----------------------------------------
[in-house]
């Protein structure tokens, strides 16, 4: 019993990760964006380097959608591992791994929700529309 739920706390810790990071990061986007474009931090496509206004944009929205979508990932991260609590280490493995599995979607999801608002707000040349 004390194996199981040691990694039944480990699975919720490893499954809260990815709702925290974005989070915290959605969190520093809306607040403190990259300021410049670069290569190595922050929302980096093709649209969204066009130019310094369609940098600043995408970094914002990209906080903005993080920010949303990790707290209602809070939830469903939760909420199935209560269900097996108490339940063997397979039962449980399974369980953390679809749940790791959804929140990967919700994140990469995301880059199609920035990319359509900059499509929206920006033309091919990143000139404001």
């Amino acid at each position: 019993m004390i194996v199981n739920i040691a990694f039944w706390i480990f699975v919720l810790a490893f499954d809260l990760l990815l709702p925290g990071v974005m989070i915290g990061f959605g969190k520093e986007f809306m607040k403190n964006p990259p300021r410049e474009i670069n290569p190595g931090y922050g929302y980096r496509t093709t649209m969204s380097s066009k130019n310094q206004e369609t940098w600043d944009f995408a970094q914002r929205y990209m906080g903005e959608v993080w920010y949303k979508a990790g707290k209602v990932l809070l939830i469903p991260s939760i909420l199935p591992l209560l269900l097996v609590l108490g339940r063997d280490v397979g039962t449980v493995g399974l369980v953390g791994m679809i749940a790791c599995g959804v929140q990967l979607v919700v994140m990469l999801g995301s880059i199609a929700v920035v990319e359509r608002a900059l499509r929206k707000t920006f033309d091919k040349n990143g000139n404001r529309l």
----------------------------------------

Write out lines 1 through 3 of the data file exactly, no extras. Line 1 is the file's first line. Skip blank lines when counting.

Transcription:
[in-house]
């Protein structure tokens, strides 16, 4: 019993990760964006380097959608591992791994929700529309 739920706390810790990071990061986007474009931090496509206004944009929205979508990932991260609590280490493995599995979607999801608002707000040349 004390194996199981040691990694039944480990699975919720490893499954809260990815709702925290974005989070915290959605969190520093809306607040403190990259300021410049670069290569190595922050929302980096093709649209969204066009130019310094369609940098600043995408970094914002990209906080903005993080920010949303990790707290209602809070939830469903939760909420199935209560269900097996108490339940063997397979039962449980399974369980953390679809749940790791959804929140990967919700994140990469995301880059199609920035990319359509900059499509929206920006033309091919990143000139404001």
């Amino acid at each position: 019993m004390i194996v199981n739920i040691a990694f039944w706390i480990f699975v919720l810790a490893f499954d809260l990760l990815l709702p925290g990071v974005m989070i915290g990061f959605g969190k520093e986007f809306m607040k403190n964006p990259p300021r410049e474009i670069n290569p190595g931090y922050g929302y980096r496509t093709t649209m969204s380097s066009k130019n310094q206004e369609t940098w600043d944009f995408a970094q914002r929205y990209m906080g903005e959608v993080w920010y949303k979508a990790g707290k209602v990932l809070l939830i469903p991260s939760i909420l199935p591992l209560l269900l097996v609590l108490g339940r063997d280490v397979g039962t449980v493995g399974l369980v953390g791994m679809i749940a790791c599995g959804v929140q990967l979607v919700v994140m990469l999801g995301s880059i199609a929700v920035v990319e359509r608002a900059l499509r929206k707000t920006f033309d091919k040349n990143g000139n404001r529309l």